“Making the Grade,” New Era, Apr. 2009, 40–41
Fear. That pretty much sums up what I felt as I shuffled my feet and tried to avoid the soul-searching gazes of my parents. They weren’t going to like what I had to tell them at all.
I had just returned home for Thanksgiving from my first semester of college. I was telling my parents about my college experiences and new friends. But what started as an enjoyable conversation quickly turned uncomfortable when my mom casually asked the question I had been dreading: “So, how are your grades?”
Frantically, my mind began to dig for lame excuses that might help me out of the mess I was in. How had I let my grades slip so far? I had arrived at college with every intention of studying hard and doing well. But then I discovered that for the first time in my life, no one was looking over my shoulder telling me what to do. Parents that were 400 miles away meant no curfew, no chores, and no rules. I took advantage of this newfound freedom and was quickly in the habit of staying up late at night with my roommates. My life was filled with late-night movies, late-night trips to get ice cream, and late-night talks and games with roommates.
After this late-night fun, I was in no mood to wake up for early-morning classes. When my alarm blared at 6:30 a.m., I would hit the trusty snooze button and burrow deeper under the covers. I missed class a lot, but what did it matter—college teachers didn’t take roll anyway.
All of this explained why I was now sitting in front of my parents, shuffling my feet and afraid to meet their gaze. Instead of asking for forgiveness like I should have, I chose to get angry. I looked my parents in the eyes and said defiantly: “My grades aren’t good right now. But I think it’s unfair of both of you to expect me to spend all of my time at college studying. Are you trying to keep me from having fun?”
My mom looked at me and said, “It was really hard for us when you left home, but we let you go because we knew you needed an education. It’s good to have fun, but you have to remember you are at college for a specific purpose. We have sacrificed a lot so that you can have this experience.”
“Sacrifices? What sacrifices have they given up so I can go to college?” I wondered. And then I remembered. They had agreed to pay half of my tuition. Checks from my mom always arrived in the nick of time to help me meet my monthly rent payment. They were willing to let me leave and go to a strange new place because they knew I would learn from it.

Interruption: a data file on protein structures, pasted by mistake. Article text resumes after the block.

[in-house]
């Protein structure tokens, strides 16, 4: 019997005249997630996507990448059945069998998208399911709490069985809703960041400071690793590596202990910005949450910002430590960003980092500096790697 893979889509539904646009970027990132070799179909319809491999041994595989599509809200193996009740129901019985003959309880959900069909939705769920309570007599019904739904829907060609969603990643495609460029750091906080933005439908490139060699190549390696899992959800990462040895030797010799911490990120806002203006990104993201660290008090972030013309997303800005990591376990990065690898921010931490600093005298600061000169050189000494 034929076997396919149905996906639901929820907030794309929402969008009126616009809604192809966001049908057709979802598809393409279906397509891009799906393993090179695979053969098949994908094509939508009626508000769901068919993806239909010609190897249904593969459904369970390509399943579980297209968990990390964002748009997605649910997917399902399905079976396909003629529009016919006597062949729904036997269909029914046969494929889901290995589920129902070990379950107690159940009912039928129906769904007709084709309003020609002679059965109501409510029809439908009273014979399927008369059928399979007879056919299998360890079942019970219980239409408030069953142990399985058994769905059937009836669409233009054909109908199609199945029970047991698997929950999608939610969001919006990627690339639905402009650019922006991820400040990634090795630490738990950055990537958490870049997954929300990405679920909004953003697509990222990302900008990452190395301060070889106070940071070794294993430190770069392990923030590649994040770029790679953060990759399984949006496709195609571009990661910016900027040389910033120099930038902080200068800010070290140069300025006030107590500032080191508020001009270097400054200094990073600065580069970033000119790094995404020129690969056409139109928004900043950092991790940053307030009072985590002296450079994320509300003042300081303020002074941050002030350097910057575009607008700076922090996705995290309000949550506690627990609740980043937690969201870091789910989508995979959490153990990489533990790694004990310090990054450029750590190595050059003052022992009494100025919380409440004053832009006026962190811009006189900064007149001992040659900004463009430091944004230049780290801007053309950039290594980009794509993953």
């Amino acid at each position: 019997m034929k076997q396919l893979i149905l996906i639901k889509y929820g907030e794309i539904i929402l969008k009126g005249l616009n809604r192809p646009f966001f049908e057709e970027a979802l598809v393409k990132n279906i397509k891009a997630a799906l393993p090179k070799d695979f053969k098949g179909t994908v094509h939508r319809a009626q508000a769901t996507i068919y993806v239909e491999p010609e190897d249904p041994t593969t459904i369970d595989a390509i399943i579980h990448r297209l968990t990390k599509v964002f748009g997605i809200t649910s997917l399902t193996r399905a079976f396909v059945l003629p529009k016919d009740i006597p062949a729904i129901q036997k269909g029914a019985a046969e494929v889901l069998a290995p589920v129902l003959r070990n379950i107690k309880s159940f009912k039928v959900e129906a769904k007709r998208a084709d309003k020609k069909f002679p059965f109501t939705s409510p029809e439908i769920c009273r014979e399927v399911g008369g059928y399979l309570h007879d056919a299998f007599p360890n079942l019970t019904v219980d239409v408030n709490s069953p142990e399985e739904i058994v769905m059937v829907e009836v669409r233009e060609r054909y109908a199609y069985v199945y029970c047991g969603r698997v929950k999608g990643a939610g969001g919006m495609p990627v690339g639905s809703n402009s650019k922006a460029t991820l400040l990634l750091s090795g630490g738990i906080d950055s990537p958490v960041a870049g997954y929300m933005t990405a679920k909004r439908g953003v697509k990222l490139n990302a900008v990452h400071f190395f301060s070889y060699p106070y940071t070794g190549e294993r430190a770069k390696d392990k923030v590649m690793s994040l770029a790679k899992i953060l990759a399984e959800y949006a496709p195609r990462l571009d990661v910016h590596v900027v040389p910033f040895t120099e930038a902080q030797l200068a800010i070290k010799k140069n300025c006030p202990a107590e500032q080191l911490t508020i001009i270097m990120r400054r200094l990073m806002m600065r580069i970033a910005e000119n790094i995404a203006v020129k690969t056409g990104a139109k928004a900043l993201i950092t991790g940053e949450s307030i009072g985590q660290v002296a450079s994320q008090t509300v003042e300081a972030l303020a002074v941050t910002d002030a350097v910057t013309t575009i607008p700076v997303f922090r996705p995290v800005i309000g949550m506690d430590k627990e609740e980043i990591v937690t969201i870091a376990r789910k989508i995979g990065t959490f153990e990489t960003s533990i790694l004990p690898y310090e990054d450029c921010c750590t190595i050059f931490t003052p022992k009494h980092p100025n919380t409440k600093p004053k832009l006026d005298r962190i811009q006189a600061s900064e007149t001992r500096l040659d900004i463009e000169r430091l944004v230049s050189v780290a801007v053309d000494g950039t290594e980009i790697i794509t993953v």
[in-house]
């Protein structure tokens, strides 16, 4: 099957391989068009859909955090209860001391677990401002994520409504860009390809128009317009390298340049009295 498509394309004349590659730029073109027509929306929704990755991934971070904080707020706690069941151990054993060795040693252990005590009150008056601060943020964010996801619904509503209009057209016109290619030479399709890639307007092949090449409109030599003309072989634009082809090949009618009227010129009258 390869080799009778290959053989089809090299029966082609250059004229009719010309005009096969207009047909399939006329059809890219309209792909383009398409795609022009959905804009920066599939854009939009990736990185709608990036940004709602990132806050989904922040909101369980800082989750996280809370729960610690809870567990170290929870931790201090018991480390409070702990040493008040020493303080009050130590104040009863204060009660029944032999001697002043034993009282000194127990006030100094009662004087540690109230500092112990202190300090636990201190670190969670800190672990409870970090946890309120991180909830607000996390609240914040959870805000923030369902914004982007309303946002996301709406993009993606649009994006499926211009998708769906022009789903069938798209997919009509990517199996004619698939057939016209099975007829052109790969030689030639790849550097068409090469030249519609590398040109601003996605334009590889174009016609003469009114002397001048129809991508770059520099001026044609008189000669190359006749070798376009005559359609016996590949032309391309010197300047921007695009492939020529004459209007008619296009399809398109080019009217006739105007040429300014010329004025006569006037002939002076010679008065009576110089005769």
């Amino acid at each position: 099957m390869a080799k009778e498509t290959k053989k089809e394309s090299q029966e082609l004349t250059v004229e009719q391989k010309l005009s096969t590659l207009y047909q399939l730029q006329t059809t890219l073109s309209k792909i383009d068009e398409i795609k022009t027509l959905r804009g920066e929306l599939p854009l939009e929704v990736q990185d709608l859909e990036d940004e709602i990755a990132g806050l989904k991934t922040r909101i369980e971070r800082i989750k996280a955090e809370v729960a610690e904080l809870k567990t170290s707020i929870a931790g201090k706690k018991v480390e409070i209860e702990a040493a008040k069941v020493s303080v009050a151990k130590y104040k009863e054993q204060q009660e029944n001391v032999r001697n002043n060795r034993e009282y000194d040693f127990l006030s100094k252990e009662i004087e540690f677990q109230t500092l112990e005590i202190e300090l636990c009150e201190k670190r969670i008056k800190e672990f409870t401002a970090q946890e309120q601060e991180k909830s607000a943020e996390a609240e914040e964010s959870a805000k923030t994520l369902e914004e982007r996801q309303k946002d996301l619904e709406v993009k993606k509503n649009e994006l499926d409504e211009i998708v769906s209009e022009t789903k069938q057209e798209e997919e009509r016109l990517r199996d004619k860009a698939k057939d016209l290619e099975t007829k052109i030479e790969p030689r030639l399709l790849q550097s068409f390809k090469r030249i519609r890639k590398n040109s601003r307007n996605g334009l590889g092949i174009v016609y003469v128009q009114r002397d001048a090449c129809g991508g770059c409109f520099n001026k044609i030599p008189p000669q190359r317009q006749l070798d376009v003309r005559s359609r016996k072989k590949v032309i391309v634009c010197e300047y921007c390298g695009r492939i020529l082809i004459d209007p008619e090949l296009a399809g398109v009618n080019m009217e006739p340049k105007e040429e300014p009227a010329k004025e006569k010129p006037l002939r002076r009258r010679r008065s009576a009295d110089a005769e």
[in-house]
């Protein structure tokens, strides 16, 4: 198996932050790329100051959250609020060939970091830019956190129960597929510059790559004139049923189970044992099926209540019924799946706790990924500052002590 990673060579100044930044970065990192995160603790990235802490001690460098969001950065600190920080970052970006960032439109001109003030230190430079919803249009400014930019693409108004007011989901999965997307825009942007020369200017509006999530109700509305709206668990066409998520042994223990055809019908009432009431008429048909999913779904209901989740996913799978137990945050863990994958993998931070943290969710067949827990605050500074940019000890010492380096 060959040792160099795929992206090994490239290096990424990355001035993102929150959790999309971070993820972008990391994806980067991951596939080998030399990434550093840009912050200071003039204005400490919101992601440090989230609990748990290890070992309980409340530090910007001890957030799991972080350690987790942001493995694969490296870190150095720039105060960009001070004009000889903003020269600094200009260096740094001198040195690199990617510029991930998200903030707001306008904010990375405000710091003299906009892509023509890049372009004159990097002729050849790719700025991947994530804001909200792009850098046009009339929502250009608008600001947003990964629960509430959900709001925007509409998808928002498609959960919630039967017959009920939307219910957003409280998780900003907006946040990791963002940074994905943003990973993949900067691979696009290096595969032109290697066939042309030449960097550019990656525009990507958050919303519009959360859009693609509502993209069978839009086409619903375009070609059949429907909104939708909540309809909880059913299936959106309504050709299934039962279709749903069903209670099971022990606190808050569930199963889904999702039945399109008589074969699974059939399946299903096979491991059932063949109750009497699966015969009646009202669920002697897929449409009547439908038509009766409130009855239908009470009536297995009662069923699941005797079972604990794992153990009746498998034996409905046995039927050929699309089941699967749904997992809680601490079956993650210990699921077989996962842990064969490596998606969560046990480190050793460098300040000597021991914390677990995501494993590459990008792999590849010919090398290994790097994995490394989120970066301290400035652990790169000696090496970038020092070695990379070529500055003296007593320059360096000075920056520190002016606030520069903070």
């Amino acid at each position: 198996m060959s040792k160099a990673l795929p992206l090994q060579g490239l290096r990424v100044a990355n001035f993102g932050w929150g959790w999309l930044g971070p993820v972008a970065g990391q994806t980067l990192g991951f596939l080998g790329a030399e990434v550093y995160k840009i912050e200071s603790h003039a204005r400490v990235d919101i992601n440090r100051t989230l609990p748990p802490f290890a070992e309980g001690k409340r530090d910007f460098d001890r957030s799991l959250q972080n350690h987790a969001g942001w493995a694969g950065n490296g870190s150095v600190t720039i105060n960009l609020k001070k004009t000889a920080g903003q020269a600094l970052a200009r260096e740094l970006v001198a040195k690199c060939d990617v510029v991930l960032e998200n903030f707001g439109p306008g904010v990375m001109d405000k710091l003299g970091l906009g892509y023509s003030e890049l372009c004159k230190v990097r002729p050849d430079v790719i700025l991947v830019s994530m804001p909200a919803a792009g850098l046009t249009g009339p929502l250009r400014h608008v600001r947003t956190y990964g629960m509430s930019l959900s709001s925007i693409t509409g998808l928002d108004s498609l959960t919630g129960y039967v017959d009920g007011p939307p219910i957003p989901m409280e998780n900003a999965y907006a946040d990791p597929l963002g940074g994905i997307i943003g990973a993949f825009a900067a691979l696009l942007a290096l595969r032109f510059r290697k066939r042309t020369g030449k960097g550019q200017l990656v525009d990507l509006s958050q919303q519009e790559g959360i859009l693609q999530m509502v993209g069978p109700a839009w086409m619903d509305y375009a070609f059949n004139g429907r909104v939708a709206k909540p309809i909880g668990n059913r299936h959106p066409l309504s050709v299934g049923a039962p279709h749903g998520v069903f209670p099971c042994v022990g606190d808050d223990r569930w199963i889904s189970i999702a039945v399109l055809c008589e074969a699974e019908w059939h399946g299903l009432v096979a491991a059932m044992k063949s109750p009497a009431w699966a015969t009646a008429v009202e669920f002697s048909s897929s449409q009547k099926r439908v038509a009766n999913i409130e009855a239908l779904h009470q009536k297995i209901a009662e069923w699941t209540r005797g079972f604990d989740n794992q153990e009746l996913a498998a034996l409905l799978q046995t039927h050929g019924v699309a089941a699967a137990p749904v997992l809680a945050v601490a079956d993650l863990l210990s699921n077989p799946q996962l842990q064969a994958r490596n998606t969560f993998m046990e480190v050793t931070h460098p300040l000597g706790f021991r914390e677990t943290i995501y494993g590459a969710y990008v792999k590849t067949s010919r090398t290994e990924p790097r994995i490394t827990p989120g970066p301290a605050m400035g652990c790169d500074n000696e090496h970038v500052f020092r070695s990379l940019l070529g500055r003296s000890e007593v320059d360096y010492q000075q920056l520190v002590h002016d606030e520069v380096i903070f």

As I listed the sacrifices in my mind one by one, it suddenly hit me—I had been selfish. Not once as I stayed out late or skipped class had I thought about what my parents had given up. I had forgotten what was important, and I was wasting their sacrifice because I wasn’t making the most of my education.
For the first time, I realized just what they had done for me, and I knew I could only make the most of the things they had given up for me by working hard in school.
It wasn’t until later that day that I heard it: a still, small voice in my mind that asked a simple question, “Are you discarding the sacrifice that your Heavenly Father made in allowing His Son to suffer and die to atone for your sins, just as you have been discarding the sacrifice of your earthly parents?”
Suddenly, I remembered all of the days when I had forgotten my purpose on earth. The days when I fell into bed, too tired to say my prayers, and the mornings when I didn’t read my scriptures because I thought it was more important to look nice for school.
It dawned on me that I wasn’t living on earth just to entertain myself. I was here as part of Heavenly Father’s great plan of happiness. The Savior’s sacrifice—the Atonement—was made so that you and I, and all of God’s children, could learn the lessons of earth life. Because of that sacrifice, we have the opportunity to repent and return to live with Heavenly Father again. I want to be able to say that I used my time on earth to learn and grow as He intended.